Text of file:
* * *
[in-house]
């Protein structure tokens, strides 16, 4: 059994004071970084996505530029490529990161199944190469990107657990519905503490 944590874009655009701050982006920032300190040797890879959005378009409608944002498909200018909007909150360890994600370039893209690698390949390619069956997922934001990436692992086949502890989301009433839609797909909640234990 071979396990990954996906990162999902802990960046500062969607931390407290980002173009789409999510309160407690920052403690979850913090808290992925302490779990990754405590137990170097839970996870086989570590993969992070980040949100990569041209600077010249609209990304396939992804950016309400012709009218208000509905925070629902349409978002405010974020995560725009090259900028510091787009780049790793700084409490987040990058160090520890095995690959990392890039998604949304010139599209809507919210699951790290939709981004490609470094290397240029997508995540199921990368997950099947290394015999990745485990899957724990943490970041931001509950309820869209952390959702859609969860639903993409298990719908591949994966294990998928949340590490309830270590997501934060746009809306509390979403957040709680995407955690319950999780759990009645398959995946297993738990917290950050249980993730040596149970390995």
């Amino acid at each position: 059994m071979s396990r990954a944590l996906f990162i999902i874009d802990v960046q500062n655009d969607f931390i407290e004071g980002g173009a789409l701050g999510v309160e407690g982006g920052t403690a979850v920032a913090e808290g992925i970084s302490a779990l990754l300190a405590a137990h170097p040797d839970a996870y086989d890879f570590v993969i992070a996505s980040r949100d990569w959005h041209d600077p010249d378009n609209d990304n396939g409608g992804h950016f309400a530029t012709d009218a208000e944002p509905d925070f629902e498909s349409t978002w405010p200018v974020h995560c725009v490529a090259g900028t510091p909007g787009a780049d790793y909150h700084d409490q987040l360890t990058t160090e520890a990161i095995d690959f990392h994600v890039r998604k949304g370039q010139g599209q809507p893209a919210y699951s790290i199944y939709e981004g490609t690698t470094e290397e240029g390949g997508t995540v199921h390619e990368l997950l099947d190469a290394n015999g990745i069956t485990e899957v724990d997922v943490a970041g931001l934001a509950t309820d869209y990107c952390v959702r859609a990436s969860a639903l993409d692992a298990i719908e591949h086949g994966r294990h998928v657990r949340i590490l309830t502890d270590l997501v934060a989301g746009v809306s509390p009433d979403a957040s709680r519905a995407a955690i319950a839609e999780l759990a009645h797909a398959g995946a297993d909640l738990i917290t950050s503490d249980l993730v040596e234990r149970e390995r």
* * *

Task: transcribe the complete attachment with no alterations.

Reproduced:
[in-house]
């Protein structure tokens, strides 16, 4: 059994004071970084996505530029490529990161199944190469990107657990519905503490 944590874009655009701050982006920032300190040797890879959005378009409608944002498909200018909007909150360890994600370039893209690698390949390619069956997922934001990436692992086949502890989301009433839609797909909640234990 071979396990990954996906990162999902802990960046500062969607931390407290980002173009789409999510309160407690920052403690979850913090808290992925302490779990990754405590137990170097839970996870086989570590993969992070980040949100990569041209600077010249609209990304396939992804950016309400012709009218208000509905925070629902349409978002405010974020995560725009090259900028510091787009780049790793700084409490987040990058160090520890095995690959990392890039998604949304010139599209809507919210699951790290939709981004490609470094290397240029997508995540199921990368997950099947290394015999990745485990899957724990943490970041931001509950309820869209952390959702859609969860639903993409298990719908591949994966294990998928949340590490309830270590997501934060746009809306509390979403957040709680995407955690319950999780759990009645398959995946297993738990917290950050249980993730040596149970390995």
């Amino acid at each position: 059994m071979s396990r990954a944590l996906f990162i999902i874009d802990v960046q500062n655009d969607f931390i407290e004071g980002g173009a789409l701050g999510v309160e407690g982006g920052t403690a979850v920032a913090e808290g992925i970084s302490a779990l990754l300190a405590a137990h170097p040797d839970a996870y086989d890879f570590v993969i992070a996505s980040r949100d990569w959005h041209d600077p010249d378009n609209d990304n396939g409608g992804h950016f309400a530029t012709d009218a208000e944002p509905d925070f629902e498909s349409t978002w405010p200018v974020h995560c725009v490529a090259g900028t510091p909007g787009a780049d790793y909150h700084d409490q987040l360890t990058t160090e520890a990161i095995d690959f990392h994600v890039r998604k949304g370039q010139g599209q809507p893209a919210y699951s790290i199944y939709e981004g490609t690698t470094e290397e240029g390949g997508t995540v199921h390619e990368l997950l099947d190469a290394n015999g990745i069956t485990e899957v724990d997922v943490a970041g931001l934001a509950t309820d869209y990107c952390v959702r859609a990436s969860a639903l993409d692992a298990i719908e591949h086949g994966r294990h998928v657990r949340i590490l309830t502890d270590l997501v934060a989301g746009v809306s509390p009433d979403a957040s709680r519905a995407a955690i319950a839609e999780l759990a009645h797909a398959g995946a297993d909640l738990i917290t950050s503490d249980l993730v040596e234990r149970e390995r």